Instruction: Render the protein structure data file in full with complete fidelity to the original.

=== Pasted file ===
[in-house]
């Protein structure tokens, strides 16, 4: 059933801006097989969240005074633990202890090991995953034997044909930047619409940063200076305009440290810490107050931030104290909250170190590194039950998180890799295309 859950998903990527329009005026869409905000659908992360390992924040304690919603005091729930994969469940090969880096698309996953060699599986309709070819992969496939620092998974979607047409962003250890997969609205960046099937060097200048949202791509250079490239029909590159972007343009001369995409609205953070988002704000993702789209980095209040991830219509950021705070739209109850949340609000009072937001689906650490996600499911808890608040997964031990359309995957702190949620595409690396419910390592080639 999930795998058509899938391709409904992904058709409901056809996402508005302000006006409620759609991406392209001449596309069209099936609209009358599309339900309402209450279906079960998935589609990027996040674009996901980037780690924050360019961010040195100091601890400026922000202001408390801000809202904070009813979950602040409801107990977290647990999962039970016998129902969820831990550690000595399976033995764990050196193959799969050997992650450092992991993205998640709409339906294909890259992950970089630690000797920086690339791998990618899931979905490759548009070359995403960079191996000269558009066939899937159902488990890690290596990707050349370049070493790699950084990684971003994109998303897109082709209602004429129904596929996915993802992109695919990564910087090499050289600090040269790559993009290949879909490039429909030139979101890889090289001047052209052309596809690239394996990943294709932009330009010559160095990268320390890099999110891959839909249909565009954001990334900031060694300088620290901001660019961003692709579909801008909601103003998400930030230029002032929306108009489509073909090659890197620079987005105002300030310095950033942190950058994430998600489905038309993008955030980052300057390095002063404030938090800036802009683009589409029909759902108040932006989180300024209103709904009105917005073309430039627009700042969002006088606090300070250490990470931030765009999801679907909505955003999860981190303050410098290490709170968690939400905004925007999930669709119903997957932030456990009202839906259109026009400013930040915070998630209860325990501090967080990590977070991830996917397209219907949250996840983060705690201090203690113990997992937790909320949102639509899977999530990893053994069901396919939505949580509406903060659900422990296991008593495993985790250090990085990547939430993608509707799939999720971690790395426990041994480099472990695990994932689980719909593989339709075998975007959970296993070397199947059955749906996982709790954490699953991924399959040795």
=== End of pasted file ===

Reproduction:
[in-house]
């Protein structure tokens, strides 16, 4: 059933801006097989969240005074633990202890090991995953034997044909930047619409940063200076305009440290810490107050931030104290909250170190590194039950998180890799295309 859950998903990527329009005026869409905000659908992360390992924040304690919603005091729930994969469940090969880096698309996953060699599986309709070819992969496939620092998974979607047409962003250890997969609205960046099937060097200048949202791509250079490239029909590159972007343009001369995409609205953070988002704000993702789209980095209040991830219509950021705070739209109850949340609000009072937001689906650490996600499911808890608040997964031990359309995957702190949620595409690396419910390592080639 999930795998058509899938391709409904992904058709409901056809996402508005302000006006409620759609991406392209001449596309069209099936609209009358599309339900309402209450279906079960998935589609990027996040674009996901980037780690924050360019961010040195100091601890400026922000202001408390801000809202904070009813979950602040409801107990977290647990999962039970016998129902969820831990550690000595399976033995764990050196193959799969050997992650450092992991993205998640709409339906294909890259992950970089630690000797920086690339791998990618899931979905490759548009070359995403960079191996000269558009066939899937159902488990890690290596990707050349370049070493790699950084990684971003994109998303897109082709209602004429129904596929996915993802992109695919990564910087090499050289600090040269790559993009290949879909490039429909030139979101890889090289001047052209052309596809690239394996990943294709932009330009010559160095990268320390890099999110891959839909249909565009954001990334900031060694300088620290901001660019961003692709579909801008909601103003998400930030230029002032929306108009489509073909090659890197620079987005105002300030310095950033942190950058994430998600489905038309993008955030980052300057390095002063404030938090800036802009683009589409029909759902108040932006989180300024209103709904009105917005073309430039627009700042969002006088606090300070250490990470931030765009999801679907909505955003999860981190303050410098290490709170968690939400905004925007999930669709119903997957932030456990009202839906259109026009400013930040915070998630209860325990501090967080990590977070991830996917397209219907949250996840983060705690201090203690113990997992937790909320949102639509899977999530990893053994069901396919939505949580509406903060659900422990296991008593495993985790250090990085990547939430993608509707799939999720971690790395426990041994480099472990695990994932689980719909593989339709075998975007959970296993070397199947059955749906996982709790954490699953991924399959040795």